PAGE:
An exceptionally close stellar explosion discovered January 21
has become the focus of observatories around and above the globe, including several NASA spacecraft. The blast, designated SN 2014J, occurred in the Cigar Galaxy (M82) and lies only about 12 million light-years away. This makes it the nearest optical supernova in two decades and potentially the closest type Ia supernova to occur during the life of currently operating space missions.
To make the most of the event, astronomers have planned observations with the NASA/ESA Hubble Space Telescope and NASA’s Chandra X-ray Observatory, Nuclear Spectroscopic Telescope Array (NuSTAR), Fermi Gamma-ray Space Telescope, and Swift mission.
As befits its moniker, Swift was the first to take a look. On January 22, just a day after the explosion was discovered, Swift’s Ultraviolet/Optical Telescope (UVOT) captured the supernova and its host galaxy.
Remarkably, SN 2014J can be seen on images taken up to a week before anyone noticed its presence. It was only when Steve Fossey and his students at the University of London Observatory imaged the galaxy during a brief workshop that the supernova came to light.
“Finding and publicizing new supernova discoveries is often the weak link in obtaining rapid observations, but once we know about it, Swift frequently can observe a new object within hours,” said Neil Gehrels from NASA’s Goddard Space Flight Center in Greenbelt, Maryland.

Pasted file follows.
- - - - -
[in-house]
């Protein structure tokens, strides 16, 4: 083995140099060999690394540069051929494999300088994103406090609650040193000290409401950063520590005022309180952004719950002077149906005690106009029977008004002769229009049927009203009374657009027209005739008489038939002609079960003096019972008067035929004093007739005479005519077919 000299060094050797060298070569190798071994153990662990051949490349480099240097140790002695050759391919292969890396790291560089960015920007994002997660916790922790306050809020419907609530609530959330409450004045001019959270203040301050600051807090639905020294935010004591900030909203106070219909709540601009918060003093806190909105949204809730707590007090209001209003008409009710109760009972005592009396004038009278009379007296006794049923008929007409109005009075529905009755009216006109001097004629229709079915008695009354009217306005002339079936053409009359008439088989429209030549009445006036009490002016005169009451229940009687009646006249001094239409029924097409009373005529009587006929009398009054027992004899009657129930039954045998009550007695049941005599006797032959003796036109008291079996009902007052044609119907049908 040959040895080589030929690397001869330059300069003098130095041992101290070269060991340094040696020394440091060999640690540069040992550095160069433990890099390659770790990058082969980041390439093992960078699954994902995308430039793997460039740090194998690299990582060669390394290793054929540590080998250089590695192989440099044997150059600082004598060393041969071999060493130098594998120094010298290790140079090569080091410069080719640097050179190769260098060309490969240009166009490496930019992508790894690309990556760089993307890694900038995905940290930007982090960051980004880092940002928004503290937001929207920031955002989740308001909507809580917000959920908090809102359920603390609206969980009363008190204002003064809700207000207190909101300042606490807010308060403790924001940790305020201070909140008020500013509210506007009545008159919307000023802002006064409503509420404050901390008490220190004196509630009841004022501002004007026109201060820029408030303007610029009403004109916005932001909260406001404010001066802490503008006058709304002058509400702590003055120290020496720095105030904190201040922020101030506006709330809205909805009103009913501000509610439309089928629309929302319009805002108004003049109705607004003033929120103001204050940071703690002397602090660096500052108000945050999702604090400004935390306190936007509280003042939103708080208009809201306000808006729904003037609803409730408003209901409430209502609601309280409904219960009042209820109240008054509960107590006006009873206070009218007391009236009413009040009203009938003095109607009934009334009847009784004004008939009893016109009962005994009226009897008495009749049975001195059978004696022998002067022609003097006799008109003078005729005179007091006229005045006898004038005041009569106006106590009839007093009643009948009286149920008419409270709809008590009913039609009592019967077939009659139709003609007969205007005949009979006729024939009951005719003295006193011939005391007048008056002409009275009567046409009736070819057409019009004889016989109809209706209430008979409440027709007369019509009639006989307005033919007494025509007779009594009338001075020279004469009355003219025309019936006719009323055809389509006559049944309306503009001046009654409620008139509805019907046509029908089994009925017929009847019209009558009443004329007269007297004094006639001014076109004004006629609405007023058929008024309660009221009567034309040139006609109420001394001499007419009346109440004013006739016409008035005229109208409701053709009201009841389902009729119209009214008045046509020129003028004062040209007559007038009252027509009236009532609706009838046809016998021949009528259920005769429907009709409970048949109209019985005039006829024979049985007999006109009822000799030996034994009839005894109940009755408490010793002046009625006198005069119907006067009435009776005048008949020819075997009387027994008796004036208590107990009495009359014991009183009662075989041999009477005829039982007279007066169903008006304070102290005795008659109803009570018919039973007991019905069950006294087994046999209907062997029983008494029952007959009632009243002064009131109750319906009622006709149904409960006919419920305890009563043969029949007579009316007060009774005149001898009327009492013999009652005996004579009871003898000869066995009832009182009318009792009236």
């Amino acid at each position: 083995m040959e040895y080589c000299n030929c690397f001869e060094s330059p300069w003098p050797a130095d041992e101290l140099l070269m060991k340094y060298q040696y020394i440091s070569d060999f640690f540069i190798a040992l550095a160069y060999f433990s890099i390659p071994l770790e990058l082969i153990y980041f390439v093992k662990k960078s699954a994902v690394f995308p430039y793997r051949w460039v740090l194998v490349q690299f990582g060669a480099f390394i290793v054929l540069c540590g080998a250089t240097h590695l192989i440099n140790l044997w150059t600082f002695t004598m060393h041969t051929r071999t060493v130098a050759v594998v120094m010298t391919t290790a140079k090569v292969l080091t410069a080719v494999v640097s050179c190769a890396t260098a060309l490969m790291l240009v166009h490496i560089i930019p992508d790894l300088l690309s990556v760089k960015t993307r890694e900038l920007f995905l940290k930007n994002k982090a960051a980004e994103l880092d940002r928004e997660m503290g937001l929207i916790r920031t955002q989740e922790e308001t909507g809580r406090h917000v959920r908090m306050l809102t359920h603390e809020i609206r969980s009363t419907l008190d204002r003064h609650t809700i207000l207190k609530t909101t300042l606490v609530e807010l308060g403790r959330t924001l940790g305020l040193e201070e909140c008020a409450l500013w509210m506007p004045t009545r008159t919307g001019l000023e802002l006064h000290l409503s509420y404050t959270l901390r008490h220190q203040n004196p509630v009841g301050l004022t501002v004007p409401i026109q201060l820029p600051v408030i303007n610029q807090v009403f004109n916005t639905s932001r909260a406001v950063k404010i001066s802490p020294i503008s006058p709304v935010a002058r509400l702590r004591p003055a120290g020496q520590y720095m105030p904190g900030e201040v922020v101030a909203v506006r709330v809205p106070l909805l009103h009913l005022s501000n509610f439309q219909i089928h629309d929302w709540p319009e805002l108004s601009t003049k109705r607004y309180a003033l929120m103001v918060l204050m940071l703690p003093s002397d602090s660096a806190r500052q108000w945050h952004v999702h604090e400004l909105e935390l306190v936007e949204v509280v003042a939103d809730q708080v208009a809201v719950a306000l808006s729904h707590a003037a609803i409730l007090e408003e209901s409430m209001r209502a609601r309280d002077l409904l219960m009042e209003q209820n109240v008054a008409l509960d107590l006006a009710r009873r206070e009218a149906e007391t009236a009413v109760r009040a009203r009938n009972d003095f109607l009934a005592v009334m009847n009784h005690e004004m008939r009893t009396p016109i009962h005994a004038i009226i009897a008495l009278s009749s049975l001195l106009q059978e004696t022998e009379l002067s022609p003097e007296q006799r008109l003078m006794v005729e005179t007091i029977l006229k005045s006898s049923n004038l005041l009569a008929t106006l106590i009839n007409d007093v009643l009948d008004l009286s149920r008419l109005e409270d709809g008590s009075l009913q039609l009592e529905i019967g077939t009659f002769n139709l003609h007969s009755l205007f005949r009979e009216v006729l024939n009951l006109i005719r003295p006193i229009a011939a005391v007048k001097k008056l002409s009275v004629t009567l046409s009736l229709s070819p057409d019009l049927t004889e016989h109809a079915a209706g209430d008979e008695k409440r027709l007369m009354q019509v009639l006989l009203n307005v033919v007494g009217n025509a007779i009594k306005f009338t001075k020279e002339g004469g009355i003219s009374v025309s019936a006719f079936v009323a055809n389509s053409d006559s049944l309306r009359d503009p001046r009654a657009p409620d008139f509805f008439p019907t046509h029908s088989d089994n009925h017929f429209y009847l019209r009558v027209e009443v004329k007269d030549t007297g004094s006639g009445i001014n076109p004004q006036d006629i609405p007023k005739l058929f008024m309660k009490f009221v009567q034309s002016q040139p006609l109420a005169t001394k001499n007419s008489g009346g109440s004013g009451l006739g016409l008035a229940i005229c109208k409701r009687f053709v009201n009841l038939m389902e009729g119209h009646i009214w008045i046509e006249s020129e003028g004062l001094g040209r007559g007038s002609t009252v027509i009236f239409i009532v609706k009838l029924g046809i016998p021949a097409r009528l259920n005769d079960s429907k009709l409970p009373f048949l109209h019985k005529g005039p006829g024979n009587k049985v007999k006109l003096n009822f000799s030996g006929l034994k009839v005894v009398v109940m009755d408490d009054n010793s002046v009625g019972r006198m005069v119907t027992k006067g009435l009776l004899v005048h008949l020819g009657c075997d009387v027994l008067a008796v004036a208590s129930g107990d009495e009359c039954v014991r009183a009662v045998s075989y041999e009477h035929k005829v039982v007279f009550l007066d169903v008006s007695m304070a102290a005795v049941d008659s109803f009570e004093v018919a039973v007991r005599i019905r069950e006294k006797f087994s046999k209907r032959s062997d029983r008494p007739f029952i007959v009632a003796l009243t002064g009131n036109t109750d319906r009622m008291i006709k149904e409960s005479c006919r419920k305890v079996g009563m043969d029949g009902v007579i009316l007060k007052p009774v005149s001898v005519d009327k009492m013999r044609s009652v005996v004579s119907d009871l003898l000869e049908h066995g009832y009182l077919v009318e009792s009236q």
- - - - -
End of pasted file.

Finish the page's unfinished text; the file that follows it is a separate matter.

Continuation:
Although the explosion is unusually close, the supernova’s light is attenuated by thick dust clouds in its galaxy, which may slightly reduce its apparent peak brightness.
“Interstellar dust preferentially scatters blue light, which is why Swift’s UVOT sees SN 2014J brightly in visible and near-ultraviolet light but barely at all at mid-ultraviolet wavelengths,” said Peter Brown from Texas A&M University.
However, this super-close supernova provides astronomers with an important opportunity to study how interstellar dust affects its light. As a class, type Ia supernovae explode with remarkably similar intrinsic brightness, a property that makes them useful “standard candles” — some say “standard bombs” — for exploring the distant universe.
Brown notes that X-rays have never been conclusively observed from a type Ia supernova, so a detection by Swift’s X-ray Telescope, Chandra, or NuSTAR would be significant, as would a Fermi detection of high-energy gamma rays.
A type Ia supernova represents the total destruction of a white dwarf star by one of two possible scenarios. In one, the white dwarf orbits a normal star, pulls a stream of matter from it, and gains mass until it reaches a critical threshold and explodes. In the other, the blast arises when two white dwarfs in a binary system eventually spiral inward and collide.
Either way, the explosion produces a superheated shell of plasma that expands outward into space at tens of millions of miles per hour. Short-lived radioactive elements formed during the blast keep the shell hot as it expands. The interplay between the shell’s size, transparency, and radioactive heating determines when the supernova reaches peak brightness. Astronomers expect SN 2014J to continue brightening into the first week of February, by which time it may be visible through binoculars.
M82 is located in the constellation Ursa Major and is a popular target for small telescopes. It is undergoing a powerful episode of star formation that makes it many times brighter than our Milky Way Galaxy and accounts for its unusual and photogenic appearance.